The staff of the U.S. Securities and Exchange Commission (the "SEC") has recently issued guidance on disclosure obligations for reporting issuers, including foreign private issuers, with exposure to certain European debt.1 The SEC staff expressed primary concerns for financial institutions that are SEC registrants as a result of the lack of information in the markets with regard to European sovereign debt holdings. The release seeks to achieve conformity among disclosures being provided by registrants in relation to their European debt holdings.

The SEC guidance does not impose a new disclosure requirement, but takes the form from the SEC staff's view as clarification of existing disclosure obligations. The Management's Discussion and Analysis portion of Form 20-F requires issuers to identify known trends, demands, commitments, events or uncertainties that are reasonably likely to materially affect an issuer's liquidity, and to describe any known trends or uncertainties that have had, or are reasonably expected to have, a material impact on results of operations. Furthermore, issuers are already required to provide risk disclosure, including market risk, when applicable, while avoiding generic risk disclosure.

The SEC guidance directs registrants to focus on countries experiencing significant economic, fiscal or political strains resulting in a higher likelihood of default, and to disclose the basis used in making these determinations. The guidance sets forth specific outlines of country-by-country disclosures, segregated between sovereign and non-sovereign (i.e., exposure to corporate level debt, loans to retail customers, financial institutions) exposure, and be expressed on a gross basis, with descriptions of gross unfunded commitments. If material, the disclosure should be separated for financial and non-financial institutions. Issuers should also disclose any hedging arrangements, the nature of the counterparty, and any other risks associated with the relevant hedges, including the circumstances under which losses may not be covered by purchased credit protection.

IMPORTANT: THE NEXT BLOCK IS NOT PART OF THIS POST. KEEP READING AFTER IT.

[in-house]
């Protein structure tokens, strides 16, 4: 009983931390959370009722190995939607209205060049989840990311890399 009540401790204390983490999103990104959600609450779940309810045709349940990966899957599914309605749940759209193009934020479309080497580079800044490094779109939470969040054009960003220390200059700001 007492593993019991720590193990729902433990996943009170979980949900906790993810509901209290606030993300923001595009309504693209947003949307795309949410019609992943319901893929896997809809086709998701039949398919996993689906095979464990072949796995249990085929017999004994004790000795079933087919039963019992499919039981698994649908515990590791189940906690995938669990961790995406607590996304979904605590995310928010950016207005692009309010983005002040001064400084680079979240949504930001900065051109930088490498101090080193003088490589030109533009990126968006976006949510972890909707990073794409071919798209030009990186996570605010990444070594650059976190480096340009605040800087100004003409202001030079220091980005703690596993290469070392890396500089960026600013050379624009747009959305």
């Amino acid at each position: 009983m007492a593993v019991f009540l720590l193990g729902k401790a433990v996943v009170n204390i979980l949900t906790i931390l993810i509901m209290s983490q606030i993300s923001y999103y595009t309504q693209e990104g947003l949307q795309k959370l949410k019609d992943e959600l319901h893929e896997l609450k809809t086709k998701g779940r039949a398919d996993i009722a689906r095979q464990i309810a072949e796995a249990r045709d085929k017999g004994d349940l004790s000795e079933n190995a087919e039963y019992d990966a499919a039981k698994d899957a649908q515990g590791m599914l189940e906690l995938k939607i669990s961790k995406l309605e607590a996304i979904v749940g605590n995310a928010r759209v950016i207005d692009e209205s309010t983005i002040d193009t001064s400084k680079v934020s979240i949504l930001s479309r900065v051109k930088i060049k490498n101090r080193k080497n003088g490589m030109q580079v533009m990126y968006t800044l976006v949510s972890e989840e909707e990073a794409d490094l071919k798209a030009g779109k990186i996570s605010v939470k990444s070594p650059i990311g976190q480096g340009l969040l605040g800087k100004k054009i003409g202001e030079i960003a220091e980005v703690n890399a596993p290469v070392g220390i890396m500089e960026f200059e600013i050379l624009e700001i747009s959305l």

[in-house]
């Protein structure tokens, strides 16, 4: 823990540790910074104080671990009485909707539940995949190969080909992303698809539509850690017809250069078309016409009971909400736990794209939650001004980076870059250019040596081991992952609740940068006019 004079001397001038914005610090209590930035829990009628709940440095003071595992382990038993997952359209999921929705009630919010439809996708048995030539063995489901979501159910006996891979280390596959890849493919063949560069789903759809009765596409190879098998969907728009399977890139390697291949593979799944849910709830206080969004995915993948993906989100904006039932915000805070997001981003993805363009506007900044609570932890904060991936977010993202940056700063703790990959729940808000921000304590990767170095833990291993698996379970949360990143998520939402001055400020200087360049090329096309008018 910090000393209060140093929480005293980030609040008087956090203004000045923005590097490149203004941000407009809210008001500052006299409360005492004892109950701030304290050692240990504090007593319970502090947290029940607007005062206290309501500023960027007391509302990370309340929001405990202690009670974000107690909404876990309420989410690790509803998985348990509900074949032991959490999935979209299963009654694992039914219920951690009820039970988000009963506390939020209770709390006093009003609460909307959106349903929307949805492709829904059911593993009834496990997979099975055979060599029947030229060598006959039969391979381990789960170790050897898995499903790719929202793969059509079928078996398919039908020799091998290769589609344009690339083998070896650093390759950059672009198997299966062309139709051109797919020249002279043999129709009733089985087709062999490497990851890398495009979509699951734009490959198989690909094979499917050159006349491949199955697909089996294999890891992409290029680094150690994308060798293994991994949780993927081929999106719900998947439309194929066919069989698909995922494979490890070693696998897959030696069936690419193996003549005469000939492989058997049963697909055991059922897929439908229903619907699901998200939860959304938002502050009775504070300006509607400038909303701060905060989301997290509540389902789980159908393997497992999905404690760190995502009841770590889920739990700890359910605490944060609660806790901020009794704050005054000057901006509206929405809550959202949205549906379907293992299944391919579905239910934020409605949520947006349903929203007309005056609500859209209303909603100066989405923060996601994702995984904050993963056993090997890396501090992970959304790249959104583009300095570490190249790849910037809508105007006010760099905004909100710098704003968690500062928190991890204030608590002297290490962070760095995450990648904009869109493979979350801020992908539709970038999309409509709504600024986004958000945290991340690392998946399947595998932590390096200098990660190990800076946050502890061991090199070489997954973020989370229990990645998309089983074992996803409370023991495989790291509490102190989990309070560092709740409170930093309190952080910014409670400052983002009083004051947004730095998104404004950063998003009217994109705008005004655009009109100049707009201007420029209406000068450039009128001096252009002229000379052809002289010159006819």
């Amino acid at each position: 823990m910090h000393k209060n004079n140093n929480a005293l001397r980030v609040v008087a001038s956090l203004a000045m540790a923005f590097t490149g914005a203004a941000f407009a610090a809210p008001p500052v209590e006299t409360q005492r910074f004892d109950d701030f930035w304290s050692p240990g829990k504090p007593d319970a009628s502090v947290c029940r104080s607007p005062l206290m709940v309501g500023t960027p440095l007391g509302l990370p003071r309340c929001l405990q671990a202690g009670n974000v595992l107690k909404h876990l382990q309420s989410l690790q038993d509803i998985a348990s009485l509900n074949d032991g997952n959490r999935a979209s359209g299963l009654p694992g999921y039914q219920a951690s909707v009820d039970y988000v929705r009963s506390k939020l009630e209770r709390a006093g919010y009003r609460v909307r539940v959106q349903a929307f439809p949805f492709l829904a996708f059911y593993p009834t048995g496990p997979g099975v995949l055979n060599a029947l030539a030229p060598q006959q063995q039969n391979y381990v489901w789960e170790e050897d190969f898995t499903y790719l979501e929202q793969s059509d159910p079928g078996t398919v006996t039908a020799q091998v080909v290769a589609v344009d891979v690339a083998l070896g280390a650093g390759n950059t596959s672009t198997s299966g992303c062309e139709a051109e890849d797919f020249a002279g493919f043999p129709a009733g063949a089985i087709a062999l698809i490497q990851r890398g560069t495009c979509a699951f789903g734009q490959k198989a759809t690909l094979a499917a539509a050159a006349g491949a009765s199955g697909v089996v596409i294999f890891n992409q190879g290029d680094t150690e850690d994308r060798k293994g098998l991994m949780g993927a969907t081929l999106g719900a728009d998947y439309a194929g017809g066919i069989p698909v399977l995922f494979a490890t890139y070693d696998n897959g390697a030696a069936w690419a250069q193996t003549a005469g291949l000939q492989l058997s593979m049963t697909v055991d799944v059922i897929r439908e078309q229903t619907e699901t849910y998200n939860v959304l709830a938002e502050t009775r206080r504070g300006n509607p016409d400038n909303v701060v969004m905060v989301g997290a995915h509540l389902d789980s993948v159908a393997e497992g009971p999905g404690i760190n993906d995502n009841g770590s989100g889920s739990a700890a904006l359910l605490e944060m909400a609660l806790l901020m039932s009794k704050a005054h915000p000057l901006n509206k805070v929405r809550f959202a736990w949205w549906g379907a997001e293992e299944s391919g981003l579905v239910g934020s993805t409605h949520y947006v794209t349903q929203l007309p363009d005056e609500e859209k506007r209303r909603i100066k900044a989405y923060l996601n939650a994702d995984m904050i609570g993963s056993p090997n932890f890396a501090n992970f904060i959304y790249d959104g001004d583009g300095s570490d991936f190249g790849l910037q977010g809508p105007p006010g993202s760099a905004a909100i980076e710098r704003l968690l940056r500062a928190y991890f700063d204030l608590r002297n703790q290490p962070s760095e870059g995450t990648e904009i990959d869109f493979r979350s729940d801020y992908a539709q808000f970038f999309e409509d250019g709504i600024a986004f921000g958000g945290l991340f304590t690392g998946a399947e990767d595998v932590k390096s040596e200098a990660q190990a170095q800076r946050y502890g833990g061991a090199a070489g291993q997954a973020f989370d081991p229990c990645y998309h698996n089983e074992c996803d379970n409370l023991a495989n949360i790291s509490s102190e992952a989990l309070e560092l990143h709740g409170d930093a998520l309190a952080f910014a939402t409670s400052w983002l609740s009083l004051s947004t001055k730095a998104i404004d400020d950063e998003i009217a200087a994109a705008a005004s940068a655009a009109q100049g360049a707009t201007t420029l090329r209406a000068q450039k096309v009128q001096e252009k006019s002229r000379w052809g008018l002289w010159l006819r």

The guidance also reminds issuers that they should include disclosure regarding how their management is monitoring and/or mitigating exposure to European debt that may be affected by the ongoing crisis, including indirect exposure and examples of and the levels of such indirect exposure. Current developments concerning the affected countries, and how such developments may impact a registrant's financial condition, results of operation and liquidity and capital resources should also be discussed. Finally, significant developments since the reporting date and the effects of such developments on reported amounts should be disclosed where relevant.

Given the specificity of the guidance, and the likely focus of the SEC staff in reviewing Form 20-F disclosures for registrants with European debt exposure, issuers should draft any new Form 20-F disclosures after close review of the guidance.


1 Guidance available on the SEC's website at

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